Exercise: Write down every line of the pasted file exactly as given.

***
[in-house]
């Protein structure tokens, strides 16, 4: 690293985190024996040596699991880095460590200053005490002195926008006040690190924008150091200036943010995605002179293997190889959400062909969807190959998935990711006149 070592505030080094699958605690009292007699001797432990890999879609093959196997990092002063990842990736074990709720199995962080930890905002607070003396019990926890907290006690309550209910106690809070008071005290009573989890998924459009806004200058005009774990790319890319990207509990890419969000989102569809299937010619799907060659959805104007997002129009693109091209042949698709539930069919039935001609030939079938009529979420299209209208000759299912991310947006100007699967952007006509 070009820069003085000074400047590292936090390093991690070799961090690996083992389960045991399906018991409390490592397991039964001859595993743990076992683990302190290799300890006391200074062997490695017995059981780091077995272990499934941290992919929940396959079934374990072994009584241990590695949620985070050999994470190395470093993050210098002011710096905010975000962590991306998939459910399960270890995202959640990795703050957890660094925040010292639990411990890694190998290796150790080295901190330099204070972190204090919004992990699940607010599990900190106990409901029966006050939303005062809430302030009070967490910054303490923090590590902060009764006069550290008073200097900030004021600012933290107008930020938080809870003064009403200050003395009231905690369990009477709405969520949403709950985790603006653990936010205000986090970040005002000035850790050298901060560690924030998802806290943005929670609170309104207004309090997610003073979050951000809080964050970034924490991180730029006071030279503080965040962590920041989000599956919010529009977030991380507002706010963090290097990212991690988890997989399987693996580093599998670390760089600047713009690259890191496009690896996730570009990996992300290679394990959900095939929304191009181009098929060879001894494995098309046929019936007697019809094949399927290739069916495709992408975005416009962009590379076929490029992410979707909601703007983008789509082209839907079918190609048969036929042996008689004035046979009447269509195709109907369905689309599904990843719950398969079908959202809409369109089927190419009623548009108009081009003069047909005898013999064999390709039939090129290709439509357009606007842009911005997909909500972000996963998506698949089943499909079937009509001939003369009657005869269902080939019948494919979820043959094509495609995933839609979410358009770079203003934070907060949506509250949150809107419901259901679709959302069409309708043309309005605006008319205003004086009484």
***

[in-house]
């Protein structure tokens, strides 16, 4: 690293985190024996040596699991880095460590200053005490002195926008006040690190924008150091200036943010995605002179293997190889959400062909969807190959998935990711006149 070592505030080094699958605690009292007699001797432990890999879609093959196997990092002063990842990736074990709720199995962080930890905002607070003396019990926890907290006690309550209910106690809070008071005290009573989890998924459009806004200058005009774990790319890319990207509990890419969000989102569809299937010619799907060659959805104007997002129009693109091209042949698709539930069919039935001609030939079938009529979420299209209208000759299912991310947006100007699967952007006509 070009820069003085000074400047590292936090390093991690070799961090690996083992389960045991399906018991409390490592397991039964001859595993743990076992683990302190290799300890006391200074062997490695017995059981780091077995272990499934941290992919929940396959079934374990072994009584241990590695949620985070050999994470190395470093993050210098002011710096905010975000962590991306998939459910399960270890995202959640990795703050957890660094925040010292639990411990890694190998290796150790080295901190330099204070972190204090919004992990699940607010599990900190106990409901029966006050939303005062809430302030009070967490910054303490923090590590902060009764006069550290008073200097900030004021600012933290107008930020938080809870003064009403200050003395009231905690369990009477709405969520949403709950985790603006653990936010205000986090970040005002000035850790050298901060560690924030998802806290943005929670609170309104207004309090997610003073979050951000809080964050970034924490991180730029006071030279503080965040962590920041989000599956919010529009977030991380507002706010963090290097990212991690988890997989399987693996580093599998670390760089600047713009690259890191496009690896996730570009990996992300290679394990959900095939929304191009181009098929060879001894494995098309046929019936007697019809094949399927290739069916495709992408975005416009962009590379076929490029992410979707909601703007983008789509082209839907079918190609048969036929042996008689004035046979009447269509195709109907369905689309599904990843719950398969079908959202809409369109089927190419009623548009108009081009003069047909005898013999064999390709039939090129290709439509357009606007842009911005997909909500972000996963998506698949089943499909079937009509001939003369009657005869269902080939019948494919979820043959094509495609995933839609979410358009770079203003934070907060949506509250949150809107419901259901679709959302069409309708043309309005605006008319205003004086009484």